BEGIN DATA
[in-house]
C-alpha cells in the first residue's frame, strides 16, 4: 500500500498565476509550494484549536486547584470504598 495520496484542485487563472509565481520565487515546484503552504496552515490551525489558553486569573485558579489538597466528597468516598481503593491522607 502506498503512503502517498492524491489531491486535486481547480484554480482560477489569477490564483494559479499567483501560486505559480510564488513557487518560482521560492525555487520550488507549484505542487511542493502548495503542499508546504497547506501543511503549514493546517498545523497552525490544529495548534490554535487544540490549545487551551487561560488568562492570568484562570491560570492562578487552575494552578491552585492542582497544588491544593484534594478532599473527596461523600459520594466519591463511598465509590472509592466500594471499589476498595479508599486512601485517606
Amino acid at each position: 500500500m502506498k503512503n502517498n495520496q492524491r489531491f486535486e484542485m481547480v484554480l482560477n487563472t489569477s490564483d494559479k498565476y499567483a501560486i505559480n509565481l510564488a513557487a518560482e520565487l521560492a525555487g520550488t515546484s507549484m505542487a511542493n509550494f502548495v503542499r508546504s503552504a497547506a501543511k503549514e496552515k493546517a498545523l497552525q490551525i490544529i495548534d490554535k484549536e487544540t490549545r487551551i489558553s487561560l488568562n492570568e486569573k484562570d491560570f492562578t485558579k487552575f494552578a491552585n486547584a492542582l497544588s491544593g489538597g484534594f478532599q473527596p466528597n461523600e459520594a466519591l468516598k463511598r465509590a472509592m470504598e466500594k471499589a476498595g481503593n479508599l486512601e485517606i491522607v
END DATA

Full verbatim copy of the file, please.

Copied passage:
[in-house]
C-alpha cells in the first residue's frame, strides 16, 4: 500500500498565476509550494484549536486547584470504598 495520496484542485487563472509565481520565487515546484503552504496552515490551525489558553486569573485558579489538597466528597468516598481503593491522607 502506498503512503502517498492524491489531491486535486481547480484554480482560477489569477490564483494559479499567483501560486505559480510564488513557487518560482521560492525555487520550488507549484505542487511542493502548495503542499508546504497547506501543511503549514493546517498545523497552525490544529495548534490554535487544540490549545487551551487561560488568562492570568484562570491560570492562578487552575494552578491552585492542582497544588491544593484534594478532599473527596461523600459520594466519591463511598465509590472509592466500594471499589476498595479508599486512601485517606
Amino acid at each position: 500500500m502506498k503512503n502517498n495520496q492524491r489531491f486535486e484542485m481547480v484554480l482560477n487563472t489569477s490564483d494559479k498565476y499567483a501560486i505559480n509565481l510564488a513557487a518560482e520565487l521560492a525555487g520550488t515546484s507549484m505542487a511542493n509550494f502548495v503542499r508546504s503552504a497547506a501543511k503549514e496552515k493546517a498545523l497552525q490551525i490544529i495548534d490554535k484549536e487544540t490549545r487551551i489558553s487561560l488568562n492570568e486569573k484562570d491560570f492562578t485558579k487552575f494552578a491552585n486547584a492542582l497544588s491544593g489538597g484534594f478532599q473527596p466528597n461523600e459520594a466519591l468516598k463511598r465509590a472509592m470504598e466500594k471499589a476498595g481503593n479508599l486512601e485517606i491522607v